The new Wagamama summer menu sounds utterly stunning
Calling all Wagamama fans: everyone’s favourite Japanese restaurant chain has just launched its summer menu (with a focus on adding more healthy and vegan options into the mix) and we’ve got to admit, some of the new editions sound absolutely stunning.
The one that we’re most excited about? Everybody’s favourite dish – their legendary katsu curry, which can either be ordered with chicken, vegetables (yasai) or tofu and soya protein (known as the ‘vegatsu’) – has inspired a new salad. Yep, there’s now a katsu salad option featuring either tempeh (soybeans) or chicken in crispy panko breadcrumbs, along with edamame beans, pickled asian slaw, pea shoots, Japanese pickles, red chillies and a side of curried salad dressing. Scream!
Wagamama have also shared that they’re going in on gut health with their new summer menu, shining a light on kimchee (a traditional Korean side dish of salted and fermented vegetables, that’s good for your gut) in particular. They’ve paired it with mackerel in the new Spicy Miso Mackerel fish dish, served alongside sweet potato, tender stem broccoli, bok choi, shiitake mushrooms and kimchee fried rice. Which doesn’t half sound delicious, right?
Next up: new Korean-inspired Ssambap lettuce wraps with tempeh or chicken, which come dressed with kimchee sauce and pickled slaw. There’s also a new and rather tasty-looking sticky miso corn (another plant-based offering). Wagamama describe this one as “corn-on-the-cob roundels coated in sticky spicy sauce and finished with sesame seeds and spring onion” – honestly, just get us there now.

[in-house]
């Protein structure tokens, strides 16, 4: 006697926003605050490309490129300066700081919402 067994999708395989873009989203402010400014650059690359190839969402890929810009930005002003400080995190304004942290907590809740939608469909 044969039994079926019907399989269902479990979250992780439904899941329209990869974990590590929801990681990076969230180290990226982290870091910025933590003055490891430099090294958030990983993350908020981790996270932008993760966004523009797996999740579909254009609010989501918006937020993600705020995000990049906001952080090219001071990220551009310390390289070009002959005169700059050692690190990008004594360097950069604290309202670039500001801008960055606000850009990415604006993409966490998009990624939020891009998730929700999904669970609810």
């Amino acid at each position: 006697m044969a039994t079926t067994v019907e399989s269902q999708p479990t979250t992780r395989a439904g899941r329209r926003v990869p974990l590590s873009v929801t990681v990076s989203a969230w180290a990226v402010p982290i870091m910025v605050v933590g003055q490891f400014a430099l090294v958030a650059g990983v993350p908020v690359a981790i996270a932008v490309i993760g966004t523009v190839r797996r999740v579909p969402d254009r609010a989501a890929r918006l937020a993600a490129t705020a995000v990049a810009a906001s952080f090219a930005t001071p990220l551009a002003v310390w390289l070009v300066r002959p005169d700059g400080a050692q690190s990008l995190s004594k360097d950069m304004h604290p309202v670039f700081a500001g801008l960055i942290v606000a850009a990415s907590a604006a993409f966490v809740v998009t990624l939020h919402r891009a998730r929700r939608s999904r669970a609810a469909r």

The food group has also announced they will be providing menus both with and without calories, for anybody who has a complex relationship with food, as the government’s new scheme calling for all large-scale restaurants to list calorie content comes into play this month. Thomas Heier, Wagamama’s CEO, said the decision was made with the hopes of helping to ease the stress of dining out for those with disordered eating.
“After two years of working with our charity partners Young Minds, disordered eating for young people is something we’re acutely aware of,” Heier explained. “As calories become a legal necessity for all restaurants, we’ve decided to offer a non-calorie menu for guests suffering with a challenging relationship with food.”
Fancy a Wagamama, anyone?
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